Ideally, we want as much Liberty as possible but also understanding the State as a necessary compromise.
    Generally is best to avoid all the extremes. The key is to strike that perfect balance to bring about collective peace and prosperity.

    • An obvious next step would be to allow the people of venezuela to arm themselves to the teeth to defend their familes, since the state seems to be doing a lousy job protecting them.

      “What do we do with the knowledge that we don’t need the state to accomplish our objectives?”

      We grow up.

  3. Hi Francisco, this is the million million million bolivar question. I hope so. You see it everyday, completely unorganized, but you see it. Today was a brilliant case in point of what can be done outside the parameters of a corrupt and inefficient State apparatus.

    Nevertheless, can the Venezuelans actually do it??? I have coached sports before in Venezuela. Not easy. As far as organizing things in Venezuela, everybody is waiting for somebody else to do it for them. Why else is there trash all over the streets??? Everybody is waiting for somebody else to do it for them. Duhhhhh. Therefore I understand your skepticism about libertarianism in Venezuela.

    I pray that 16J will be the catalyst for nonstatist thinking. Not libertarian, not anarchist for all the intellectual baggage both philosophies carry. But non-statist thinking at minimum.

    I dont think so. I am a skeptic…

    The politician’s wet dream is to be the leader of a revolution. They will rally the masses and look to be in front of the crowd and say what the crowd wants to hear. That is the way of a politician. They will always rule the world because people are pathetic and always look for a leader because they do not know how to lead themselves. Sorry to say, but most people are pathetic/mediocre and will fall prey to snake oil salesmen over and over and over again. This has been true since the dawn of civilization…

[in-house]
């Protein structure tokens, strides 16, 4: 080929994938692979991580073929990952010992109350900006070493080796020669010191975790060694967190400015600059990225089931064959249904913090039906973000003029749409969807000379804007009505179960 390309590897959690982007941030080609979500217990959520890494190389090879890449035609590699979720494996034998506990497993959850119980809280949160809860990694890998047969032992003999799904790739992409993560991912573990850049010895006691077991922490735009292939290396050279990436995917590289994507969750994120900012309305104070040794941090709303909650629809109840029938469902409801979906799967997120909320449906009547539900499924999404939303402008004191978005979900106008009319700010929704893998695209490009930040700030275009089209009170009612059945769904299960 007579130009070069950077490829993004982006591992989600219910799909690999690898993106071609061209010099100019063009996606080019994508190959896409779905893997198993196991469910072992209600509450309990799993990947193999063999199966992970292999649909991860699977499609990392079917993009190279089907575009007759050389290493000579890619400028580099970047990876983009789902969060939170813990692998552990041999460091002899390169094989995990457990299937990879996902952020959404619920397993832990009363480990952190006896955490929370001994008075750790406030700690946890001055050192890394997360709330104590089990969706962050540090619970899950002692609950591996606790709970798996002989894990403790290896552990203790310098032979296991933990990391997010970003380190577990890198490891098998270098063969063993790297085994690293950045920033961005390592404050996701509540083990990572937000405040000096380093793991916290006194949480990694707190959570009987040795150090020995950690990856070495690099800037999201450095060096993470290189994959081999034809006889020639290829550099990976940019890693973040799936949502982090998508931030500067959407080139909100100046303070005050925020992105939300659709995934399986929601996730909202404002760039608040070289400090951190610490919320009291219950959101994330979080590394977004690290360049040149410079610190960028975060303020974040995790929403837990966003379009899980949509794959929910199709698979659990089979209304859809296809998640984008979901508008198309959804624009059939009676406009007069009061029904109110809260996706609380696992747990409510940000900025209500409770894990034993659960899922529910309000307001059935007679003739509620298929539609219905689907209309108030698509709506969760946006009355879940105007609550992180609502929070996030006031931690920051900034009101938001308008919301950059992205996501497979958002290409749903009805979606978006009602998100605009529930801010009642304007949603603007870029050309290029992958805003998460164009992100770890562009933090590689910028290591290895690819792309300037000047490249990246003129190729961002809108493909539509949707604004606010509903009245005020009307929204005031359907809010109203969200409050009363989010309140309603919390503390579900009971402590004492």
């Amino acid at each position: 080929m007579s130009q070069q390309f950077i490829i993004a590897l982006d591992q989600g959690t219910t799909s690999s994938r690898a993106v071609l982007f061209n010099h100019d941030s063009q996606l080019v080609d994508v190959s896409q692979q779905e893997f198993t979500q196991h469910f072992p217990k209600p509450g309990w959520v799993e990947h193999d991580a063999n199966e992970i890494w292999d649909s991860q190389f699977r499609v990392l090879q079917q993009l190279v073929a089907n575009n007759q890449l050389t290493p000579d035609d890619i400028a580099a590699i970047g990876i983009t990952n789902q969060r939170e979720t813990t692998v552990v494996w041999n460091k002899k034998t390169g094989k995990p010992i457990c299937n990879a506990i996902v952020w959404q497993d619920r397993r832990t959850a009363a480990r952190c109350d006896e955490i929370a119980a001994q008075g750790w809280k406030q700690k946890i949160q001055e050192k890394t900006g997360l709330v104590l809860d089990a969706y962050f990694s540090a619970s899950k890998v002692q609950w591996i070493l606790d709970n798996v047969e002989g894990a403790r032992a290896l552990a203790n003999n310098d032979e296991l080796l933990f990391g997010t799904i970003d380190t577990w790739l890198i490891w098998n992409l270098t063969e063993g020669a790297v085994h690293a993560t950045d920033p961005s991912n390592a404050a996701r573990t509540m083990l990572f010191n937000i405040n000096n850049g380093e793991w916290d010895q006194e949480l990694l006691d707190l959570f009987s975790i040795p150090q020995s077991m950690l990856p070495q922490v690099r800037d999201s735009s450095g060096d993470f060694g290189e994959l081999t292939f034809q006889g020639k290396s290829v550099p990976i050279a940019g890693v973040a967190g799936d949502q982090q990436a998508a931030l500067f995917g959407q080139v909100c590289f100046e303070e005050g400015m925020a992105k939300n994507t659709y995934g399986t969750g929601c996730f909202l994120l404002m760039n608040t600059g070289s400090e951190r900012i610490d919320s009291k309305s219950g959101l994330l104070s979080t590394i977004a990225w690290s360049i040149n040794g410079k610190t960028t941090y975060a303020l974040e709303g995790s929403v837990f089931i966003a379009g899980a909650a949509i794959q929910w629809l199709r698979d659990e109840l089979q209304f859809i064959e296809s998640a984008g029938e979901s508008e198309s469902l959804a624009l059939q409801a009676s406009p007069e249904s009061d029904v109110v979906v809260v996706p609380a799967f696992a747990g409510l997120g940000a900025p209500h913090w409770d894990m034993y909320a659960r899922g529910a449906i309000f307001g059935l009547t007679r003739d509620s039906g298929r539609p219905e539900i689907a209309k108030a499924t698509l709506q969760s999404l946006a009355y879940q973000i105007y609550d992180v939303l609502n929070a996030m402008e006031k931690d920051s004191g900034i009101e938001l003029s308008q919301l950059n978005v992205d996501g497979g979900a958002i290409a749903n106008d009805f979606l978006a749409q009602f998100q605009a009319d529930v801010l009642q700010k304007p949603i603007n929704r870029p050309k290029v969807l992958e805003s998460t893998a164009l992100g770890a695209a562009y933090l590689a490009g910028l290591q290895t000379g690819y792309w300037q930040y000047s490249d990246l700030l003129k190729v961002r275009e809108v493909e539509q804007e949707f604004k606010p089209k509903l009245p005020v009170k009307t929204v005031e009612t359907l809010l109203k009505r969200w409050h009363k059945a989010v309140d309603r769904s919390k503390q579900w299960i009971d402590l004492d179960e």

If anything comes good out of this all: it is that we realize once a State becomes worthless- chimbisimo!!!!- we can throw the trash out if we act as one.

    16J was beautiful. Lets see what comes next…more of the same??? Or will Venezuelans actually be awake this time??

  4. I hope people stop rushing to draw conclusions all the time.
    It is good Venezuelans saw we do not need the military to organise elections. No military show up in voting centres in the EU, most Spanish American countries or in Anglo or French speaking America.